ISLAMABAD: Inflows from overseas Pakistanis declined by 7.4 per cent in October when compared to a month earlier even though cumulative remittances reached a record $10.6 billion during the first four months (July-October) of the current financial year.

“At $2.5bn in Oct21, remittances continue their strong streak, rising by 10pc from Oct20 and only moderating marginally compared to Sep21,” the State Bank of Pakistan (SBP) said in a tweet on Sunday. Remittances in September amounted to $2.7bn.

Cumulatively, remittances from overseas Pakistanis have risen to $10.6bn so far in FY22, up 12pc over the same period last year, the central bank added.

Until end-September this year, remittances posed 12.5pc growth over the comparable period last year, but a decline in October scaled the four-month growth down to 12pc.

The SBP said that in addition to remaining above $2bn since June 2020, “this is the eighth consecutive month when remittances have been close to or above $2.5 billion”. On a cumulative basis, remittances rose to $10.6bn during the first four months of FY22, which is 11.9pc higher than the same period last year.

The surging imports during the July-October period have widened the trade deficit, putting significant pressure on the rupee-dollar exchange rate which ultimately reflected in higher current account deficit. The situation for the economic managers is not comfortable, except the higher remittance supported the economy beyond imagination.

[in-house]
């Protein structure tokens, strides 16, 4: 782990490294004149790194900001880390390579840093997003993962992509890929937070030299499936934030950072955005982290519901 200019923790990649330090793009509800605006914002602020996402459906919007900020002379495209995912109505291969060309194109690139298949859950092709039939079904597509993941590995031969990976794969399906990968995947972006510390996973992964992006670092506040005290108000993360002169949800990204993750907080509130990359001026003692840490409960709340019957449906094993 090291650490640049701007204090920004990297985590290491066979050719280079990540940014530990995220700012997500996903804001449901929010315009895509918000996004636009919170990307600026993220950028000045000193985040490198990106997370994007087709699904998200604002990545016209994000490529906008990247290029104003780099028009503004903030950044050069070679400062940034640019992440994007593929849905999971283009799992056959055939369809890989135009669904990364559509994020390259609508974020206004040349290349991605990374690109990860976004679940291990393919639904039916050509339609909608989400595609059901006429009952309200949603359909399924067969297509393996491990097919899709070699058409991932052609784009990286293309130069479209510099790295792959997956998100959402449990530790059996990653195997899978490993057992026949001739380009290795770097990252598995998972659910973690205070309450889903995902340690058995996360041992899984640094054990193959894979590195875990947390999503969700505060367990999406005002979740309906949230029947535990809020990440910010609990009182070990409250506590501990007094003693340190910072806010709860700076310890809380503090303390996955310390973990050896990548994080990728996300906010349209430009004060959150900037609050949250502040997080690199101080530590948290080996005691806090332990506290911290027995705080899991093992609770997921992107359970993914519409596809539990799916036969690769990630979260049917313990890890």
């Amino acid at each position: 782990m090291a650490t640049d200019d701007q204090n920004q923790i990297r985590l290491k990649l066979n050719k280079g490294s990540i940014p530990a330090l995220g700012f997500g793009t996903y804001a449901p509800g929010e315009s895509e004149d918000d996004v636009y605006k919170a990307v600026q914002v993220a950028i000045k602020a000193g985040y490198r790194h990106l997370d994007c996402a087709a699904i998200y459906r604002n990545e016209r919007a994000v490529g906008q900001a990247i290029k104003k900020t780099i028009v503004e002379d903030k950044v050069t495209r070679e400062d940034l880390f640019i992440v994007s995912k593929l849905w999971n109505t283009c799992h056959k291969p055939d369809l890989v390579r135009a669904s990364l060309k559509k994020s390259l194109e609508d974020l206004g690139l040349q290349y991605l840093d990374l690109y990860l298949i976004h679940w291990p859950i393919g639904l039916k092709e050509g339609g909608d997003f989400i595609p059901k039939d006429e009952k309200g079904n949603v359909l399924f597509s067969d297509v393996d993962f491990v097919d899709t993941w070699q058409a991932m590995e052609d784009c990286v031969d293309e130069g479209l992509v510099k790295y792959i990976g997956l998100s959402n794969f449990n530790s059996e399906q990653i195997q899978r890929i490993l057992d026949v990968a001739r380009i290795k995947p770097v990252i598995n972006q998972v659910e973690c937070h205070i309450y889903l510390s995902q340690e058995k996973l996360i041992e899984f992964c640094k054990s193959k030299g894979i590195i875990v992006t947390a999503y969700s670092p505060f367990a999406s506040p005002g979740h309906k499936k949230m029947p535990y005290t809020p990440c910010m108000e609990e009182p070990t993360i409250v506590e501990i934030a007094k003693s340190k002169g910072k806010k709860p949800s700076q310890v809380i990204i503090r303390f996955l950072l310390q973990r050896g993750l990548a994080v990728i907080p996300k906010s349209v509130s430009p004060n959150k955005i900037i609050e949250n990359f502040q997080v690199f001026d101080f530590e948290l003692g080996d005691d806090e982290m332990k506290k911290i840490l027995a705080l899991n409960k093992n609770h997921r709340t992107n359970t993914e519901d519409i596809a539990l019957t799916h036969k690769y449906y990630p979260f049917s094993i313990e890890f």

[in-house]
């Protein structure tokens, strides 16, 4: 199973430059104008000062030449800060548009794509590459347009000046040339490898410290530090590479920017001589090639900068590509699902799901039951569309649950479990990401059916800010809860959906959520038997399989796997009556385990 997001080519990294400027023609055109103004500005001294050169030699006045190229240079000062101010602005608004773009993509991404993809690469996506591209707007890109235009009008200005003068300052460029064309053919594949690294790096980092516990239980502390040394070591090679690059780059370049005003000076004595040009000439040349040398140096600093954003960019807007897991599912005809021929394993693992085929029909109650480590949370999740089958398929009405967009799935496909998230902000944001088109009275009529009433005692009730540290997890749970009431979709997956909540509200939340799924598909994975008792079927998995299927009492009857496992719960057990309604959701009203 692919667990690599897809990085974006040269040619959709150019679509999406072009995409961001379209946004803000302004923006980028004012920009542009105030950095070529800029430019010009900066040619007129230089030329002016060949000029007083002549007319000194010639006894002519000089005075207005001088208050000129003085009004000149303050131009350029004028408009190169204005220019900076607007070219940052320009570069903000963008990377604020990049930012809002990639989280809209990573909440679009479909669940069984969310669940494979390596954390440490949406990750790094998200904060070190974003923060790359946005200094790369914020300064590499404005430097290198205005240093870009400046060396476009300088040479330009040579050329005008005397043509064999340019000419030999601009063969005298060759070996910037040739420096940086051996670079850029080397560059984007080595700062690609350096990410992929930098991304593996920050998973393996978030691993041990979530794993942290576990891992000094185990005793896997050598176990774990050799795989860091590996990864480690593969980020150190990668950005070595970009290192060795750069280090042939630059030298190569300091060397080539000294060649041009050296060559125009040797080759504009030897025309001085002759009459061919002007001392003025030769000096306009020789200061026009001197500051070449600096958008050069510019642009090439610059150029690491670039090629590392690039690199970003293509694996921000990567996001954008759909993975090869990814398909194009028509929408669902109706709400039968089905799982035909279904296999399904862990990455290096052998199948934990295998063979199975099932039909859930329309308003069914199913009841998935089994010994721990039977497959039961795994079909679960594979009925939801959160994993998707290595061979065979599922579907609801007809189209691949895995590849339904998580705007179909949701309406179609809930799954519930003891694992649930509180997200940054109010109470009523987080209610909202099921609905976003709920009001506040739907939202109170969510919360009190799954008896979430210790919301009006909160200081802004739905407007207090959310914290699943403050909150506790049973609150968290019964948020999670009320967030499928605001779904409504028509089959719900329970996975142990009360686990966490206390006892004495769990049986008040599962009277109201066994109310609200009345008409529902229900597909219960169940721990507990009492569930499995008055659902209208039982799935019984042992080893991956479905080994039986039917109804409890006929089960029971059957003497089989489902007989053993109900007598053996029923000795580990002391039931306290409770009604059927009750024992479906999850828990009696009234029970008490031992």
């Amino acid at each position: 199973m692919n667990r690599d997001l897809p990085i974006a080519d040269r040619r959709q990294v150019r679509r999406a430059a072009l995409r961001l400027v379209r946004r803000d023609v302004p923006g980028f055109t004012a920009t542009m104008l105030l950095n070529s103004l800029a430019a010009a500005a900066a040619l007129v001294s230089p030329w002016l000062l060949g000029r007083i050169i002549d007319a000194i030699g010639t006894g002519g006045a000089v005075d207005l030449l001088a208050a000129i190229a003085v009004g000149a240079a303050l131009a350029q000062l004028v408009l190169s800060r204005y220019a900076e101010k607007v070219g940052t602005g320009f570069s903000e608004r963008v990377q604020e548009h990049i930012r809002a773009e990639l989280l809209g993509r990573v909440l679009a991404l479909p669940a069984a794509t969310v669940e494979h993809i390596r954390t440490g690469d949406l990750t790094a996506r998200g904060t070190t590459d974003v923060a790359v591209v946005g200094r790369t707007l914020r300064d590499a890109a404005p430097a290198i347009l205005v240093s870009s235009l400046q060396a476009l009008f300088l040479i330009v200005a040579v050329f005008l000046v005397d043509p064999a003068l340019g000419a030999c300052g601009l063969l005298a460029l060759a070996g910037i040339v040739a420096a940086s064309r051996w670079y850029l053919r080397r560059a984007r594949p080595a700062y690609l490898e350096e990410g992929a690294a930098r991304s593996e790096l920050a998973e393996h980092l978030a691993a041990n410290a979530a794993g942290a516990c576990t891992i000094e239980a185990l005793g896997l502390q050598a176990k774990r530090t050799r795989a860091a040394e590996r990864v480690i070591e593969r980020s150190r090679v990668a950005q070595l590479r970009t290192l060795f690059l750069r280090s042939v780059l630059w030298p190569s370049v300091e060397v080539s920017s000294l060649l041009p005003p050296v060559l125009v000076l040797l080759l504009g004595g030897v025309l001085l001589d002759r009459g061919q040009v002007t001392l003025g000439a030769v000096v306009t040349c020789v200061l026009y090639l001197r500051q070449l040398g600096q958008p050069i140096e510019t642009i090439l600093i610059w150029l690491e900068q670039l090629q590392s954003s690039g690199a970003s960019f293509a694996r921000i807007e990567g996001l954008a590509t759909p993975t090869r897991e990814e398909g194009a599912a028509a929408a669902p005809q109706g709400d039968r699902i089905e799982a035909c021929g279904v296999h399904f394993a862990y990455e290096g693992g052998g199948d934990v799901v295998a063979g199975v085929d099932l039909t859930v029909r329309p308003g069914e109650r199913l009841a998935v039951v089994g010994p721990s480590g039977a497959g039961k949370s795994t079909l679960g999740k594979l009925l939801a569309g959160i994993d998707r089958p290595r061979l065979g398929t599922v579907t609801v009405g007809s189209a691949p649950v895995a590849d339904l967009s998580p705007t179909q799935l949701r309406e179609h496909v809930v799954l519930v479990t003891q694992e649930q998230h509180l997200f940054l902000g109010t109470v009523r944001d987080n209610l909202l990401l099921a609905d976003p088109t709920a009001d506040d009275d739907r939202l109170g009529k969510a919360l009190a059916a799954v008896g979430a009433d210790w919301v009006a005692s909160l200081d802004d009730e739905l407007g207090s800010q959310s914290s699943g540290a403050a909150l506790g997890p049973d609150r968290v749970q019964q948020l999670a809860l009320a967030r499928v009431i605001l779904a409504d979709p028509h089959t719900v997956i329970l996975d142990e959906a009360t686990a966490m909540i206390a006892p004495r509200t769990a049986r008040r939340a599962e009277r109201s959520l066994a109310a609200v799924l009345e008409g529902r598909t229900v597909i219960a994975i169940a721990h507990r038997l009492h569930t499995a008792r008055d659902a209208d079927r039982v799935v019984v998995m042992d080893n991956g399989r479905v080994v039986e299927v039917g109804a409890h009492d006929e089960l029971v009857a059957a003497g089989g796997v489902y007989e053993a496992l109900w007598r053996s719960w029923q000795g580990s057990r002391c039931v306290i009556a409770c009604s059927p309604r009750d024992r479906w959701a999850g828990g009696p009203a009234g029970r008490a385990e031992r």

The country had received record remittances of $29.4bn in FY21 which helped it curtail the current account deficit. The central bank reported that remittance inflows during the first four months of FY22 stood highest at $2.7bn from Saudi Arabia, followed by $2bn from the United Arab Emirates, $1.5bn from the United Kingdom and $1.1bn from the United States.

The SBP claimed credit for the higher remittances, saying proactive policy measures by the government and the bank to incentivise the use of formal channels and altruistic transfers to Pakistan amid the coronavirus pandemic have positively contributed towards a sustained improvement in remittance inflows since last year.

Independent observers, however, suggested that restrictions on air travel were also a key reason behind inflows through formal channels.

Published in Dawn, November 15th, 2021

Opinion

Editorial

Crime against humanity
Updated 03 Dec 2021

Crime against humanity

The government has yet to fulfil its long-standing pledge to criminalise enforced disappearances.
03 Dec 2021

Revised valuations

THE revised property valuations notified by the FBR for 40 cities for the purpose of collecting federal taxes —...
03 Dec 2021

PWD await rights

ON the International Day of Disabled Persons, it is important to take stock of how far Pakistan has come in ensuring...
02 Dec 2021

Funding for polls

THE PTI government’s autocratic mentality is again on full display, even as it feigns adherence to the law....
02 Dec 2021

Soaring prices

PRICES are surging. And they are increasing at a much faster pace than anticipated, burdening millions of...
Ali Wazir’s bail
Updated 02 Dec 2021

Ali Wazir’s bail

IT has been a long time coming, but MNA and Pashtun Tahaffuz Movement leader Ali Wazir has finally been granted bail...